I know I have always said to never take insurance when playing blackjack. And for the most part this is true. But there are a tiny number of times in which you do want to use insurance because you can turn it to your advantage.
Now the reason I normally do not say this is because the majority of blackjack players fall into one of two categories: always taking insurance and never taking insurance. And of the two, never taking insurance is safer for your bankroll and better for your odds.
But typically the majority of players do not find, remember and exploit the small times in which it can pay to take insurance.
But to begin to understand the finer points of exploiting insurance, we need to define exactly what insurance is and how it works.
Insurance is offered in blackjack when the dealer has an Ace showing. This is because he is definitely holding one of the two cards need for a natural blackjack. The two cards needed are an Ace and a 10 value card; of the two, the Ace is less populated in the deck, hence why insurance is offered when the dealer shows an Ace rather than a 10 value card.
Most blackjack players think that insurance is offered because the dealer stands a shot of having blackjack and that the player needs to protect—or insure—their wager so as not to lose it. Casinos want players to feel threatened and to take insurance.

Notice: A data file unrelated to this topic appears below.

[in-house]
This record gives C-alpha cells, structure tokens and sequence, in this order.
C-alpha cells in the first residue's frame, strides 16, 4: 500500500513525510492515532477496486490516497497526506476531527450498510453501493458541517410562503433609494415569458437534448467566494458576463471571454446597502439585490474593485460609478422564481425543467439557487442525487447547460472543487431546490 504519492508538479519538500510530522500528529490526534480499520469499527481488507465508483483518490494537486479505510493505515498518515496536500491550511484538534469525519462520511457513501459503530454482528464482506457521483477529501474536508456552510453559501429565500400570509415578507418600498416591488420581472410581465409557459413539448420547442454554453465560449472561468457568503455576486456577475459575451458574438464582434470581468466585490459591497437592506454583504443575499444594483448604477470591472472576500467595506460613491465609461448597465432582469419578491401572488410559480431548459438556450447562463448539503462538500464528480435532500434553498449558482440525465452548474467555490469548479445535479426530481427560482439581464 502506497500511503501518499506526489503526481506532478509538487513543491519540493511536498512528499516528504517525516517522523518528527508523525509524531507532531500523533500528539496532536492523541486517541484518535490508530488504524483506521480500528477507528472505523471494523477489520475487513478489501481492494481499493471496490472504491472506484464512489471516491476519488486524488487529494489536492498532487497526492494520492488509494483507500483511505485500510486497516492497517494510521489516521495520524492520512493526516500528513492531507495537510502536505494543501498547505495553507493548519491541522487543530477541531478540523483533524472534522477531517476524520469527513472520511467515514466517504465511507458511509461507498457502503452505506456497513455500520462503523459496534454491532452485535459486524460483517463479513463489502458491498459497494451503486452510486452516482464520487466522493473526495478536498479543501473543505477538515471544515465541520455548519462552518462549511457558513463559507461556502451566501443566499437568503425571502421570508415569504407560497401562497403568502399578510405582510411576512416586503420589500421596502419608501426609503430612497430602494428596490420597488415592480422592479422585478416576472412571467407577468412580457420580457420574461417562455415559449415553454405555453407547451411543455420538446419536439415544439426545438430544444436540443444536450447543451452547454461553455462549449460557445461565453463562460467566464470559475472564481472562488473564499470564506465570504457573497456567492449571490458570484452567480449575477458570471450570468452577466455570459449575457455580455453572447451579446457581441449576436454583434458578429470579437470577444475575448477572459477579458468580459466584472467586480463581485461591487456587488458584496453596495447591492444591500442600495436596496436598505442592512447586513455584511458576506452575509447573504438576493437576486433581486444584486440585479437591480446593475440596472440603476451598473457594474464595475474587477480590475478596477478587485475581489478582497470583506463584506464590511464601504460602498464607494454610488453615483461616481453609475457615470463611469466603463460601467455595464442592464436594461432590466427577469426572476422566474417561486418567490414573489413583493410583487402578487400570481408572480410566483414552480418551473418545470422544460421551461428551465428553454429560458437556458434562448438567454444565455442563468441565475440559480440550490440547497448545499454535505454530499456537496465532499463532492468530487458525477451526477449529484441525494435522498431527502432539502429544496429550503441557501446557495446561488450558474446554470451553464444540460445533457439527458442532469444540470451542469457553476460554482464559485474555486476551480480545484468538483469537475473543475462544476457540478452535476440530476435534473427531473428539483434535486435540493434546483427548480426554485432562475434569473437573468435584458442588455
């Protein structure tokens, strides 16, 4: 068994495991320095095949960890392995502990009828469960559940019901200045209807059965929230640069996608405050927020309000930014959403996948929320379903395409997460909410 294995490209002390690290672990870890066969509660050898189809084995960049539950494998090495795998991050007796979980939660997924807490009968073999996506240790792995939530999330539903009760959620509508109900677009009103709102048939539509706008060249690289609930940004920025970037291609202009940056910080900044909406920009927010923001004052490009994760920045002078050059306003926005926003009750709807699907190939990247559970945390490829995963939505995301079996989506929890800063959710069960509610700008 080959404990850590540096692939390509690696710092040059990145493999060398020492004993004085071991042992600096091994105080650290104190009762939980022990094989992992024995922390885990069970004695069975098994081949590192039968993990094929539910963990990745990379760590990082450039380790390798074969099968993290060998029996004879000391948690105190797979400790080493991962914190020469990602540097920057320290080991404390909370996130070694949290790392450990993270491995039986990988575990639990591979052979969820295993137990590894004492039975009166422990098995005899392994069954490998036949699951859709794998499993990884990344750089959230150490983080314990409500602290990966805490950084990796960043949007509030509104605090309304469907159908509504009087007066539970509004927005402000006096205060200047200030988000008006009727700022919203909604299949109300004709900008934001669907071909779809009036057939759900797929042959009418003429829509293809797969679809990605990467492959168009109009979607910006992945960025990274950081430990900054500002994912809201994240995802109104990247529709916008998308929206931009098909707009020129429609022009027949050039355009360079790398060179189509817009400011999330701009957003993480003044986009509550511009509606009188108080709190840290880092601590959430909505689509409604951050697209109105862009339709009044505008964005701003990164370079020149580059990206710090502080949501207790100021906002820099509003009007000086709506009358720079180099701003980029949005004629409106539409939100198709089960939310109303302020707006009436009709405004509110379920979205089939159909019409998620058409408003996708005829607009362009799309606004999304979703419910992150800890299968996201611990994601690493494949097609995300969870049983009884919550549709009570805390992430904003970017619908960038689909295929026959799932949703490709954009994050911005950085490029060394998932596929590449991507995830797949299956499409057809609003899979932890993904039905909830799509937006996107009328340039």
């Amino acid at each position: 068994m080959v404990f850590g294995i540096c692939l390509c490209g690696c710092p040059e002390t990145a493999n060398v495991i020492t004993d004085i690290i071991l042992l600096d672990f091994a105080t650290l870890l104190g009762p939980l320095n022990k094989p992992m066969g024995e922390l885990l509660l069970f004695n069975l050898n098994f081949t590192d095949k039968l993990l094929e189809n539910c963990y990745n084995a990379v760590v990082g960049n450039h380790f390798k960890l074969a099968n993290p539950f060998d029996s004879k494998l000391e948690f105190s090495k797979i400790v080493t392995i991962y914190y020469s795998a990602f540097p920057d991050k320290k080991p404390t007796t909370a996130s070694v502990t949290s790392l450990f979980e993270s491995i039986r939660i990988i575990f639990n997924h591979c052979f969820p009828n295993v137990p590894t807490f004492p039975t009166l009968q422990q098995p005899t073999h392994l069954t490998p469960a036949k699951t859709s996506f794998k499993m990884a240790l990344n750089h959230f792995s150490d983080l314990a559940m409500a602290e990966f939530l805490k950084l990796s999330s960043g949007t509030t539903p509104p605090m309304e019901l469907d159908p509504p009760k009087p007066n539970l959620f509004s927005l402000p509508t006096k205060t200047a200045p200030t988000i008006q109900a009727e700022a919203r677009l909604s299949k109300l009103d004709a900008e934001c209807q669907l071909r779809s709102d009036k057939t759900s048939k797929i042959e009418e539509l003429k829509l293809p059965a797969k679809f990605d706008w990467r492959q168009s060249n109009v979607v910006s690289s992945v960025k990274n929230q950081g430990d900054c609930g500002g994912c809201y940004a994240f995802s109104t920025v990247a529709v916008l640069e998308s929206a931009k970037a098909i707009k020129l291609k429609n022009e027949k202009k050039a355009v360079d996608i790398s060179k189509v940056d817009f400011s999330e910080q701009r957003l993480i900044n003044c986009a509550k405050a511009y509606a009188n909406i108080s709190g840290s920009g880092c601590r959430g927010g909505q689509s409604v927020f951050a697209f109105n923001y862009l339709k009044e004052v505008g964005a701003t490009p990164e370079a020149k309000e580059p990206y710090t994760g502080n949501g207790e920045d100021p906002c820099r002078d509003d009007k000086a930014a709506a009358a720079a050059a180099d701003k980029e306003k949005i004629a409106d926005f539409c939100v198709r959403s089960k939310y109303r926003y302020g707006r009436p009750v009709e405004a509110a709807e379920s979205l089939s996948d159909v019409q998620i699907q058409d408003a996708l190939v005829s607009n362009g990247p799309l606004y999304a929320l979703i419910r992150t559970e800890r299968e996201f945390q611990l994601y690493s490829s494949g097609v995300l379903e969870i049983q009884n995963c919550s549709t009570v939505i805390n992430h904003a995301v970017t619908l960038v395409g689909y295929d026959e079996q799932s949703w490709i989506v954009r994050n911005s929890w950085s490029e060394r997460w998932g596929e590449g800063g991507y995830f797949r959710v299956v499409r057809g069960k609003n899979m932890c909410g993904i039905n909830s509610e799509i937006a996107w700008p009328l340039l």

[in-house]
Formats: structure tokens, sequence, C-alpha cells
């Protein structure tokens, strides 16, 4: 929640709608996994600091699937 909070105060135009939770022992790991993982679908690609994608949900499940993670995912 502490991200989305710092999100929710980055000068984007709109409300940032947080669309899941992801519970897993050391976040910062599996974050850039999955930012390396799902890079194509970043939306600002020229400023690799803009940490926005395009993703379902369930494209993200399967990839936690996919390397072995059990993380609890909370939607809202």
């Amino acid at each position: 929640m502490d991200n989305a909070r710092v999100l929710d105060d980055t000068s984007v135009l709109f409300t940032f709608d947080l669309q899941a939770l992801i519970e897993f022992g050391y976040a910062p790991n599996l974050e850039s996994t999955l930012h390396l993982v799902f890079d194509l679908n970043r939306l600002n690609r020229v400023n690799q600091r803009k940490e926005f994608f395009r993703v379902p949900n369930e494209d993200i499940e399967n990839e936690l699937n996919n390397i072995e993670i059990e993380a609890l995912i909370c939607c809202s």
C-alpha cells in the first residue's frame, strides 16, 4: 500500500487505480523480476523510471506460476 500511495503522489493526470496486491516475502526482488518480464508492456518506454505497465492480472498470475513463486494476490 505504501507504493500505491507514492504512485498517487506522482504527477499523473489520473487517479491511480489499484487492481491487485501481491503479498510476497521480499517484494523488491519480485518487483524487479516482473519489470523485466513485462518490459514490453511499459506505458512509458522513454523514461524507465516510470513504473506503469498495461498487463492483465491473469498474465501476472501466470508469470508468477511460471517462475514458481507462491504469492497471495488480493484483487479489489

But think for a moment what insurance is. Insurance is offered when the dealer has an Ace, meaning he has a shot at blackjack. That means that insurance is really a side bet on whether or not that hole card is worth 10 or not. If it does turn out to be a 10 the player collects on the insurance wager. But if it is not a 10 the player loses the insurance wager.
So keep in mind that insurance in blackjack is only a side bet on whether the dealer has 10 value card for a hole card or not. Now that we have that straight about insurance, next time we will discuss when those small number of times to take insurance are, and why you can.